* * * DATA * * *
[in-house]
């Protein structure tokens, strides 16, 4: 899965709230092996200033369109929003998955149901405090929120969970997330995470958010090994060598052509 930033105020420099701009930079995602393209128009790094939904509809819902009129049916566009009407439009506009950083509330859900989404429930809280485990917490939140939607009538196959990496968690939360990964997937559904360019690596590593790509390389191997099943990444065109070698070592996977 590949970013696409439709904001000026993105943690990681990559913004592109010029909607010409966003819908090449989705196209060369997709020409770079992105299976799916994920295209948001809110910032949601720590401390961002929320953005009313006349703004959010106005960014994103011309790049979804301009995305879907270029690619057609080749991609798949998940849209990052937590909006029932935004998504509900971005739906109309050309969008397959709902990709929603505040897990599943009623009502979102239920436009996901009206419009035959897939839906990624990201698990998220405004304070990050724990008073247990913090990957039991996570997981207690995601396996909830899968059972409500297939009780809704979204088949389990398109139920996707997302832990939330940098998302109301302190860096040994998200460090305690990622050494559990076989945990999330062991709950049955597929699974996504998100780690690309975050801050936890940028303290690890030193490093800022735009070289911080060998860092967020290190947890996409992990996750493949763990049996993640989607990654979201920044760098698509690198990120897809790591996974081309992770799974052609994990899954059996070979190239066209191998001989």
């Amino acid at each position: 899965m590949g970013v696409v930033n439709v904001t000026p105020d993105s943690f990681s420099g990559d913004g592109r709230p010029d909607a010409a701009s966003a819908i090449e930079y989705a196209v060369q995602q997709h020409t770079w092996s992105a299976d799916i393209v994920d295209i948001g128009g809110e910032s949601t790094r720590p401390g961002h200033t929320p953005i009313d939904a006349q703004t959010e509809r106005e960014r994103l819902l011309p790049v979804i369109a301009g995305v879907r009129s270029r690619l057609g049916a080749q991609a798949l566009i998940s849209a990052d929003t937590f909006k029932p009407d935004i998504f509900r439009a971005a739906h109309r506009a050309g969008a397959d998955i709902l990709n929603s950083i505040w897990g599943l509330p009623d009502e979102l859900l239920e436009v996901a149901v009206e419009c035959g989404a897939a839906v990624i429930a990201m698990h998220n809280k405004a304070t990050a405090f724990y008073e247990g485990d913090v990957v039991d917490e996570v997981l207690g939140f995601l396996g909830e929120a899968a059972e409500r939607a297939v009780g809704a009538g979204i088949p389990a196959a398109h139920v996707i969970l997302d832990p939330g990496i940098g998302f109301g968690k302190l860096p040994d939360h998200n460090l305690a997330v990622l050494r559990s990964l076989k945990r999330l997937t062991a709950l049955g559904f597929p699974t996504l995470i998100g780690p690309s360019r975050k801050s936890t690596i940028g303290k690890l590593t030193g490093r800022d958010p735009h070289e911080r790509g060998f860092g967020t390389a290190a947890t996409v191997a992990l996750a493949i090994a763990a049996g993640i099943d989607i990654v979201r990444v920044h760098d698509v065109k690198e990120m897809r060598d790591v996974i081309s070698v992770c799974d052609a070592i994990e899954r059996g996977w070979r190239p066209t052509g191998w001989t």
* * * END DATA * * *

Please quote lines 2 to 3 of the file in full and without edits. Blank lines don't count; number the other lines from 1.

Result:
């Protein structure tokens, strides 16, 4: 899965709230092996200033369109929003998955149901405090929120969970997330995470958010090994060598052509 930033105020420099701009930079995602393209128009790094939904509809819902009129049916566009009407439009506009950083509330859900989404429930809280485990917490939140939607009538196959990496968690939360990964997937559904360019690596590593790509390389191997099943990444065109070698070592996977 590949970013696409439709904001000026993105943690990681990559913004592109010029909607010409966003819908090449989705196209060369997709020409770079992105299976799916994920295209948001809110910032949601720590401390961002929320953005009313006349703004959010106005960014994103011309790049979804301009995305879907270029690619057609080749991609798949998940849209990052937590909006029932935004998504509900971005739906109309050309969008397959709902990709929603505040897990599943009623009502979102239920436009996901009206419009035959897939839906990624990201698990998220405004304070990050724990008073247990913090990957039991996570997981207690995601396996909830899968059972409500297939009780809704979204088949389990398109139920996707997302832990939330940098998302109301302190860096040994998200460090305690990622050494559990076989945990999330062991709950049955597929699974996504998100780690690309975050801050936890940028303290690890030193490093800022735009070289911080060998860092967020290190947890996409992990996750493949763990049996993640989607990654979201920044760098698509690198990120897809790591996974081309992770799974052609994990899954059996070979190239066209191998001989």
């Amino acid at each position: 899965m590949g970013v696409v930033n439709v904001t000026p105020d993105s943690f990681s420099g990559d913004g592109r709230p010029d909607a010409a701009s966003a819908i090449e930079y989705a196209v060369q995602q997709h020409t770079w092996s992105a299976d799916i393209v994920d295209i948001g128009g809110e910032s949601t790094r720590p401390g961002h200033t929320p953005i009313d939904a006349q703004t959010e509809r106005e960014r994103l819902l011309p790049v979804i369109a301009g995305v879907r009129s270029r690619l057609g049916a080749q991609a798949l566009i998940s849209a990052d929003t937590f909006k029932p009407d935004i998504f509900r439009a971005a739906h109309r506009a050309g969008a397959d998955i709902l990709n929603s950083i505040w897990g599943l509330p009623d009502e979102l859900l239920e436009v996901a149901v009206e419009c035959g989404a897939a839906v990624i429930a990201m698990h998220n809280k405004a304070t990050a405090f724990y008073e247990g485990d913090v990957v039991d917490e996570v997981l207690g939140f995601l396996g909830e929120a899968a059972e409500r939607a297939v009780g809704a009538g979204i088949p389990a196959a398109h139920v996707i969970l997302d832990p939330g990496i940098g998302f109301g968690k302190l860096p040994d939360h998200n460090l305690a997330v990622l050494r559990s990964l076989k945990r999330l997937t062991a709950l049955g559904f597929p699974t996504l995470i998100g780690p690309s360019r975050k801050s936890t690596i940028g303290k690890l590593t030193g490093r800022d958010p735009h070289e911080r790509g060998f860092g967020t390389a290190a947890t996409v191997a992990l996750a493949i090994a763990a049996g993640i099943d989607i990654v979201r990444v920044h760098d698509v065109k690198e990120m897809r060598d790591v996974i081309s070698v992770c799974d052609a070592i994990e899954r059996g996977w070979r190239p066209t052509g191998w001989t």